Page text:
Mitigating India’s Economic Woes

Extreme times call for extreme measures, while India is reeling under a chronic economic crisis, this measure if the government takes can go a long way in mitigating the economic fallout of the COVID-19 pandemic

Financial Emergency- the need of the hour

The word ‘emergency’ is like a pandora’s box to say to the least. But the emergency clauses may emerge as a messiah at this critical juncture. India is reeling under extreme economic pressure, revenues are faltering, layoffs in the informal sector are very high, on top of that the 21-day national lockdown has forced economic activity to come to a grinding halt.

The central government must resort to extreme measures to contain this pandemic at all costs even if democracy takes a backseat for the time being. The need of the hour for the Union government is to activate Article 360 of the constitution to impose a financial emergency in the country. It will enforce fiscal discipline, will reduce all non-essential expenditures, the reduction in salary and perks of key officials such as bureaucrats, judges will allow the augmentation of fiscal resources for the government which can be used for bolstering the monetary reserves in the consolidated fund of the country. The imposition of the financial emergency using the economic crisis as a solid pretext will play a pivotal role in mobilizing all monetary resources to contain the fall out of the economic costs of the crisis.

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Shiny yellow metal- a game-changer

Since the coronavirus pandemic began spreading its tentacles in India and the economic crisis became more pronounced, none of India’s top’s economists, policymakers suggested this new measure, a few years ago the World Gold Council (WGC) estimated that total gold holdings in India is around 24,000 tonnes, out of which the temples in India hold close to 3,000-4,000 tonnes. What the central government needs to do is after declaring a financial emergency use the ordinance route to bring in a law that will declare the huge caches of gold reserves present in the top ten temples in terms of gold possession as “government property”. The responsibility of the protection and making the right financial use of the gold reserves should be given to the Reserve Bank of India (RBI). This gold needs to be utilized under the Gold Monetization Scheme (GMS) and other available routes to convert gold into monetary form.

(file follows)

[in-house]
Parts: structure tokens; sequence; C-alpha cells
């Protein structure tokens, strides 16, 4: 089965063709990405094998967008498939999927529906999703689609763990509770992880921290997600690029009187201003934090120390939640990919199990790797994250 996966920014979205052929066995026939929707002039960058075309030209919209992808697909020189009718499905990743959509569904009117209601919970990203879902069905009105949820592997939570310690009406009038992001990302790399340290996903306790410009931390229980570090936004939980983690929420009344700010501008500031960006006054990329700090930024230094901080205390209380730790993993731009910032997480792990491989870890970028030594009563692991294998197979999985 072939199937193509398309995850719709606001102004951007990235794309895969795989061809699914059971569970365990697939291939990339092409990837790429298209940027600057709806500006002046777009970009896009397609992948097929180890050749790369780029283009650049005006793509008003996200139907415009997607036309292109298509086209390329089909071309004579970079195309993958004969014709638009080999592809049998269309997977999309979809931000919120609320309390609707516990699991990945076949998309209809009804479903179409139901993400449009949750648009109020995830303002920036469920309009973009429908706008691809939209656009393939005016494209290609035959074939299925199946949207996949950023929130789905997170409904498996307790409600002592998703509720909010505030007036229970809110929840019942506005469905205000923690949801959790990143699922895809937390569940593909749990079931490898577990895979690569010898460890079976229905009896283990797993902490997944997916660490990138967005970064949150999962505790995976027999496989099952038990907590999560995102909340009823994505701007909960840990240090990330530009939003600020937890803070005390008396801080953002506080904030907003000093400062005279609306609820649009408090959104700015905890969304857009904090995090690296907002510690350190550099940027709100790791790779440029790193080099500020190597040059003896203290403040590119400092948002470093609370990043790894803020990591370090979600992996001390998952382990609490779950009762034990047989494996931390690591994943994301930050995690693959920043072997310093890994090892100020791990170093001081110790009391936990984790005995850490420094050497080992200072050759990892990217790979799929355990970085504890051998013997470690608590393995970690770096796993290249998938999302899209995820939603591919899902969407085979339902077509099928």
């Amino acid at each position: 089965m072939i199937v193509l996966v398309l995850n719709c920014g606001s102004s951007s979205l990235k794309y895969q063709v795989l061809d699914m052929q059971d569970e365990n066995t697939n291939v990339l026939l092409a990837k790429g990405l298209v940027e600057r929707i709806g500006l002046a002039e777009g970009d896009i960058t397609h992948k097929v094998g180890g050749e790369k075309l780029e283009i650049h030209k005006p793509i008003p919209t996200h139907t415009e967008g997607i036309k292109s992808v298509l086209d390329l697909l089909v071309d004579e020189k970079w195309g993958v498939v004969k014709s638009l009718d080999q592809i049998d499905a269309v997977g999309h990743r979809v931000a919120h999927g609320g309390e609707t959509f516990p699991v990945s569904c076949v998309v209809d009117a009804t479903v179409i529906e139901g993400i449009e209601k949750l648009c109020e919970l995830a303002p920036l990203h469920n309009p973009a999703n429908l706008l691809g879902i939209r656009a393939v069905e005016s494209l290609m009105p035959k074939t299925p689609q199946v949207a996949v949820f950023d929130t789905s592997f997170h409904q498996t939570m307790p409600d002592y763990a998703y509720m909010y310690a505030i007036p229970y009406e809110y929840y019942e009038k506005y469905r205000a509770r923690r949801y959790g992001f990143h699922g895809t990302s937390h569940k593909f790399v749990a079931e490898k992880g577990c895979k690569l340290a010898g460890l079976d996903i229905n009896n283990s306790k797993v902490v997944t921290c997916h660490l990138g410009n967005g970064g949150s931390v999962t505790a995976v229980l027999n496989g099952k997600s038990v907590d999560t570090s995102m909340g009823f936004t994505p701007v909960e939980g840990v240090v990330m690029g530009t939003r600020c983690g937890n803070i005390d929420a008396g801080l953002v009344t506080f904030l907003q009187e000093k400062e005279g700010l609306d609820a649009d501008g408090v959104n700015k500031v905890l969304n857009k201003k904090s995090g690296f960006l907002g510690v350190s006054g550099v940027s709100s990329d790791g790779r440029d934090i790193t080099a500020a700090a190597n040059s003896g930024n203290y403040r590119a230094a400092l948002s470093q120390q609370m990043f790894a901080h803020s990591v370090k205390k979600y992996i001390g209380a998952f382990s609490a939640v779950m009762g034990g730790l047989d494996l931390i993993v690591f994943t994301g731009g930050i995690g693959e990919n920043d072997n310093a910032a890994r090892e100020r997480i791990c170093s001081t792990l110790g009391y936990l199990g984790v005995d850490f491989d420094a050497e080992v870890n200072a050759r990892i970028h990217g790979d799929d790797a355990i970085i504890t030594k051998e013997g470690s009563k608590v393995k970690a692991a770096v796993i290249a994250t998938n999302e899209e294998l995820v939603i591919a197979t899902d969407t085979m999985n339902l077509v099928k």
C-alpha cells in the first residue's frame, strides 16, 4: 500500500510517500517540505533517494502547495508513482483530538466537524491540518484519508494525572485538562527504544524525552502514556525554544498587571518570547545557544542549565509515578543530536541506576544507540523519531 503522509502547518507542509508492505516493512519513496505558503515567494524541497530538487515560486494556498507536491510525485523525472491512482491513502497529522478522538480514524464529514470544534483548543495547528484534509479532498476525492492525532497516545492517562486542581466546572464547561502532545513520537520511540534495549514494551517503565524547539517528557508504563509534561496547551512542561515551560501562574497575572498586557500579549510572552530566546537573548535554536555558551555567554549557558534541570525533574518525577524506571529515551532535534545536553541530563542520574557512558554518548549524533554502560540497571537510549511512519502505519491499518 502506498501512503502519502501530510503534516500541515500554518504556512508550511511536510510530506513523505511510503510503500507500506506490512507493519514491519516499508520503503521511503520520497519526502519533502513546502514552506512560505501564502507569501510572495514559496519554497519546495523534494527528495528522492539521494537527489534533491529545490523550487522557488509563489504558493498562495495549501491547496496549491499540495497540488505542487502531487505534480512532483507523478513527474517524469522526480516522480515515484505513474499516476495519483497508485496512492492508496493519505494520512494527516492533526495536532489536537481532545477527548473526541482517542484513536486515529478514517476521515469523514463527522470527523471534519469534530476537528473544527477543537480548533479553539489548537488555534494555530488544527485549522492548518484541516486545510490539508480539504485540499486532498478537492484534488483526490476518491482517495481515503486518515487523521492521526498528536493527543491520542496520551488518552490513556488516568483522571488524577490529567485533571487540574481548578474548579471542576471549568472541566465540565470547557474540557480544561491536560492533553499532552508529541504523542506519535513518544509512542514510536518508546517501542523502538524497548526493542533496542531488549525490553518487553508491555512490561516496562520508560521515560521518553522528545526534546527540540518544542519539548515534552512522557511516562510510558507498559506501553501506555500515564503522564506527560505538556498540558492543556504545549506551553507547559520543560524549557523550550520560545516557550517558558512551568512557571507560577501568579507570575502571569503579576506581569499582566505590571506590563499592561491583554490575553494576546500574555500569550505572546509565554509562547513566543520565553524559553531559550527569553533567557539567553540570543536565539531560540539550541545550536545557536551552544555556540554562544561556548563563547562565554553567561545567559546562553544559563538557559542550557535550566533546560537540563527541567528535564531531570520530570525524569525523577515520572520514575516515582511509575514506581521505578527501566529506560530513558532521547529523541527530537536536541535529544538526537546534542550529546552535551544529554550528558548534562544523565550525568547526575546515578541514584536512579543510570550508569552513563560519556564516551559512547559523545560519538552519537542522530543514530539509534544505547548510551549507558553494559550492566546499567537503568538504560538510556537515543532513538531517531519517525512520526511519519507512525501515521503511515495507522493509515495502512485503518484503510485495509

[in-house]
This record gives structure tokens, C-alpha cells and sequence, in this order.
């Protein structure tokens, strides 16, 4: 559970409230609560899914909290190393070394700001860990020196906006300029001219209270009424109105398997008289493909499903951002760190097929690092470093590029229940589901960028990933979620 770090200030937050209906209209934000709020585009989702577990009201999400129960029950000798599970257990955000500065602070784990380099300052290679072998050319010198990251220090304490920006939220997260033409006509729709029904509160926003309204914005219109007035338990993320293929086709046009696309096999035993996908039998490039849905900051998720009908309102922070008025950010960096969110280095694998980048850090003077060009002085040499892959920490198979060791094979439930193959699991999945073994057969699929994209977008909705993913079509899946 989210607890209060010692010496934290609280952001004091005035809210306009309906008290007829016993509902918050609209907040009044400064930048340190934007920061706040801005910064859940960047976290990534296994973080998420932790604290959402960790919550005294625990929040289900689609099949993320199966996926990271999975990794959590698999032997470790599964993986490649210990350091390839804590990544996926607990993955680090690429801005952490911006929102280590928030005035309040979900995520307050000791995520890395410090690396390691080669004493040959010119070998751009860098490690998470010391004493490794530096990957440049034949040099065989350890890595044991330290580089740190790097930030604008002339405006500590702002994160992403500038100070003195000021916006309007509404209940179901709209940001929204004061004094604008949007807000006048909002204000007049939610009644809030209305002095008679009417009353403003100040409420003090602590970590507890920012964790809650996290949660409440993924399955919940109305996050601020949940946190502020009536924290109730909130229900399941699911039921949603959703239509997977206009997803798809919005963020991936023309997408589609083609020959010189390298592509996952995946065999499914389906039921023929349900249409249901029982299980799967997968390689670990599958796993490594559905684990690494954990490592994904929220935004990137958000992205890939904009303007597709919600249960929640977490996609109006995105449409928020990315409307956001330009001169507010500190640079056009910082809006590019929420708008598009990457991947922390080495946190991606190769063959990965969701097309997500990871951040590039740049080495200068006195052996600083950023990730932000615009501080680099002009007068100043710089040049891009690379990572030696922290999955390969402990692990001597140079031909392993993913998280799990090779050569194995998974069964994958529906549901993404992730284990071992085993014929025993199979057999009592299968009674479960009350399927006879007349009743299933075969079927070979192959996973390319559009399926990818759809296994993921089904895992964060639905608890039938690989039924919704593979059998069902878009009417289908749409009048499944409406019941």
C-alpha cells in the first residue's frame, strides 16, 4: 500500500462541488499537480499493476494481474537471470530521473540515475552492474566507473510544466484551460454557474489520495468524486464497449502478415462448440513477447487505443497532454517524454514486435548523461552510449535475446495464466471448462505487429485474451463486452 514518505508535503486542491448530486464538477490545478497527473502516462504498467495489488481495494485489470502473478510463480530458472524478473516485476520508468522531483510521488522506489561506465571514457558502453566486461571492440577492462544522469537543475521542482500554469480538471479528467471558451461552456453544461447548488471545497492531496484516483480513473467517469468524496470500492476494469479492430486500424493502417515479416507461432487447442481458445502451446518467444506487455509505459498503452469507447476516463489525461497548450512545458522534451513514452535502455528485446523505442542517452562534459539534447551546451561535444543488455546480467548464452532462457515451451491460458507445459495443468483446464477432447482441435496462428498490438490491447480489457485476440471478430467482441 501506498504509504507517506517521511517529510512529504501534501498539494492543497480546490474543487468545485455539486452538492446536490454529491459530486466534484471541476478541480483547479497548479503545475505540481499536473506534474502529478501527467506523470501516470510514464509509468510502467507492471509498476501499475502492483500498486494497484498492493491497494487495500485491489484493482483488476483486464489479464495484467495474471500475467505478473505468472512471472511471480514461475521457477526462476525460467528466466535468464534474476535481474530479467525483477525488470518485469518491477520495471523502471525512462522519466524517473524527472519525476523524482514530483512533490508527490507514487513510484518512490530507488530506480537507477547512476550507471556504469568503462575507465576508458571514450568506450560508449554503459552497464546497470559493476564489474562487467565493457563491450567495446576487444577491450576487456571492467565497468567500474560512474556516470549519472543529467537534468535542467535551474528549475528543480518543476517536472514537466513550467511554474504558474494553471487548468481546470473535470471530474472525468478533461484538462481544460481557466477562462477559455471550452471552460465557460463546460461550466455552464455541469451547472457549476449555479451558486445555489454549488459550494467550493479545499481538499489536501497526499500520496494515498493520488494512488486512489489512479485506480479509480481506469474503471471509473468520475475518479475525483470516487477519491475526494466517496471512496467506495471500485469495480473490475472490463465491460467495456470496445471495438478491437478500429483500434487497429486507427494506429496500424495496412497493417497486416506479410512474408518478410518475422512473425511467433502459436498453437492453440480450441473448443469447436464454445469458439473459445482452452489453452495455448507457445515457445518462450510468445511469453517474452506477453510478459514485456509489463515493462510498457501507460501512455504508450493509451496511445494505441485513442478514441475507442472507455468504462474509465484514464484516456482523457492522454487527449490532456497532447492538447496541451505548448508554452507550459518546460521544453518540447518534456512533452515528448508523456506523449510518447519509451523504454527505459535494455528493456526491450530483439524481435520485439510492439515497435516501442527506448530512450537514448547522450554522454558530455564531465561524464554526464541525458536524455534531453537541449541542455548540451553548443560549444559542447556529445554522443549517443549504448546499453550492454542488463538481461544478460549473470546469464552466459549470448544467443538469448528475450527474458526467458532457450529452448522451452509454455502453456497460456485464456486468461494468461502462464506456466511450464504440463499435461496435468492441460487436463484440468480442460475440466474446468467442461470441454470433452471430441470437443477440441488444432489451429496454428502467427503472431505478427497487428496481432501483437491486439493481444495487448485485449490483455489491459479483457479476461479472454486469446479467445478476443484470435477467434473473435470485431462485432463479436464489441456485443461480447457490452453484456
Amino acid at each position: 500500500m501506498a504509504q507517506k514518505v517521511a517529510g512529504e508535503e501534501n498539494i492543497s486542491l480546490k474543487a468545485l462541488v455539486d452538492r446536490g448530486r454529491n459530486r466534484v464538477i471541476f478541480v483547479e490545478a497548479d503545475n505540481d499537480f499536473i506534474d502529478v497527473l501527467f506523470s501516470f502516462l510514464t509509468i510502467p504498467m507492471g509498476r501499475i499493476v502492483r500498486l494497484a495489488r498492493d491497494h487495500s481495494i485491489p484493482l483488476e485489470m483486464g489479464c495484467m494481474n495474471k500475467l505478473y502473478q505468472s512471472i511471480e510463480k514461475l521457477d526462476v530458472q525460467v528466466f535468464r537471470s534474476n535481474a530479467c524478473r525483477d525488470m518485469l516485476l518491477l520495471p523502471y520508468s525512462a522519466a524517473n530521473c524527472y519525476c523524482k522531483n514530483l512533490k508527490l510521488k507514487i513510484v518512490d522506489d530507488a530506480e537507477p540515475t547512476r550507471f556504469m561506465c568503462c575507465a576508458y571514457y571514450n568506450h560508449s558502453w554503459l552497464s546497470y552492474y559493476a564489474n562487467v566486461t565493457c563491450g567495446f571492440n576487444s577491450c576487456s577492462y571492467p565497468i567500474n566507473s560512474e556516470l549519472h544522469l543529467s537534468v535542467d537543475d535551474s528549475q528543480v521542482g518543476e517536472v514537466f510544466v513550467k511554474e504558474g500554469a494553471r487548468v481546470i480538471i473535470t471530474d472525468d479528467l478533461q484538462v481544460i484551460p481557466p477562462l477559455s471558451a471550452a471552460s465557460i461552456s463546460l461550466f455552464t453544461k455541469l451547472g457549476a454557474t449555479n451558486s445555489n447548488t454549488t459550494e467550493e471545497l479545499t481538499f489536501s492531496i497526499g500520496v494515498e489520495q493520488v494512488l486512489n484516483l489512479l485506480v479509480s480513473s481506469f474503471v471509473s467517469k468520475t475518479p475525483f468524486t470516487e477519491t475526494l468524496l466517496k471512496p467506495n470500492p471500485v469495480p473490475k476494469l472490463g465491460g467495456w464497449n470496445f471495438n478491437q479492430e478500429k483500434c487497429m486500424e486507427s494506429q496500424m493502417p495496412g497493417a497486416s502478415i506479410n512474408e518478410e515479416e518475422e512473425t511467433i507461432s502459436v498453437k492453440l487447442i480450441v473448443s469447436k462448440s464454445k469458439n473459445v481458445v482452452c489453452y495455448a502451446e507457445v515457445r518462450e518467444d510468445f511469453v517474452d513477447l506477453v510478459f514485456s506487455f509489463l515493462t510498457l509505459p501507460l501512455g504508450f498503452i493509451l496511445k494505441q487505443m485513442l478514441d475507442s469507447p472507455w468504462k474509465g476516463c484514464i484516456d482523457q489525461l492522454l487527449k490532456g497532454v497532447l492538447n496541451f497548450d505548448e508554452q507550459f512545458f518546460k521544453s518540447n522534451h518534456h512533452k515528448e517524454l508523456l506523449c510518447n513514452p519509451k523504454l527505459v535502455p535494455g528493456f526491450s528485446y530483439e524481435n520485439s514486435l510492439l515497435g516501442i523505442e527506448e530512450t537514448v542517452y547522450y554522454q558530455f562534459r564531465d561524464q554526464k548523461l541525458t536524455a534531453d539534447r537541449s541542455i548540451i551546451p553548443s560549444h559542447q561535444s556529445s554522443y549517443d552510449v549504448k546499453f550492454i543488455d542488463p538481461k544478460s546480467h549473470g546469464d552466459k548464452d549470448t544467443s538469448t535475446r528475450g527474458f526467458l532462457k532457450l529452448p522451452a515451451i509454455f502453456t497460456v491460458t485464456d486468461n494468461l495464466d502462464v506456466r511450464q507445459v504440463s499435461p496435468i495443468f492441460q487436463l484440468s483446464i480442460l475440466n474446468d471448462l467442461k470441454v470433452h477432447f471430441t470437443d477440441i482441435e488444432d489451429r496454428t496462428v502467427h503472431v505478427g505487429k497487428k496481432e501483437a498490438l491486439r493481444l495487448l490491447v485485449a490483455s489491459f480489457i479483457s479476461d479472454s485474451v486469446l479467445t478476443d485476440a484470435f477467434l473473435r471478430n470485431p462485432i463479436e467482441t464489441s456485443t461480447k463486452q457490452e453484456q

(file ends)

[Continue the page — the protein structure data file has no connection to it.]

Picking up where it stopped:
Steps the government can take

Using the gold reserve the government can then make full use of the JAM (Jan, Aadhar, Mobile) trinity to alleviate the economic woes of the masses, some steps could be:

Firstly, directly transferring Rs 4 lakh crore of money into the bank accounts through the Jan Dhan route of India’s poorest 500 million people, this re-monetization will help bring much-needed purchasing power in the hands of the people.

Secondly, make use of surplus reserves of the non-core assets of the Central Public Sector Enterprises (CPSE) which will pay rich dividends in the fight against the pandemic. Further, devising an economic stimulus package worth over slightly higher at 5% of the GDP would help further.

Thirdly, since private investment is projected to remain subdued in the aftermath of the pandemic, the gold assets can be used to bolster public investment. The central government’s total expenditure (both revenue and capital) has been declining sharply since 2010-11. From a high of 15.4% of the GDP in 2010-11, the total expenditure has hit a low of 12.2% of the GDP in 2018-19. The capital expenditure component has dropped from 2% of the GDP in 2010-11 to 1.6% in 2018-19 and that of the revenue expenditure from 13.4% in 2010-11 to 10.6% in 2018-19. The public investment is the only lifeline that can save the country from sliding into a path of prolonged economic slowdown, it is imperative that the government ramps up public investment to over 45% of the budgeted estimates(BE) until the private sector is able to make its own meaningful contribution to driving the engines of the economy.

Conclusion

The idea of utilization of the temple’s gold reserves even against their wishes can become a game-changer for the Indian economy in the coming decade, the efforts can certainly bolster India’s prospect as an economic superpower if the steps are duly adhered to.

The views and opinions expressed in this article are those of the author and do not necessarily reflect the views of The Kootneeti Team

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Pranay Kumar Shome

Pranay Kumar Shome is pursuing his honours degree in International Relations from Jadavpur University, Kolkata, India. He can be reached at pranayshome1999@gmail.com

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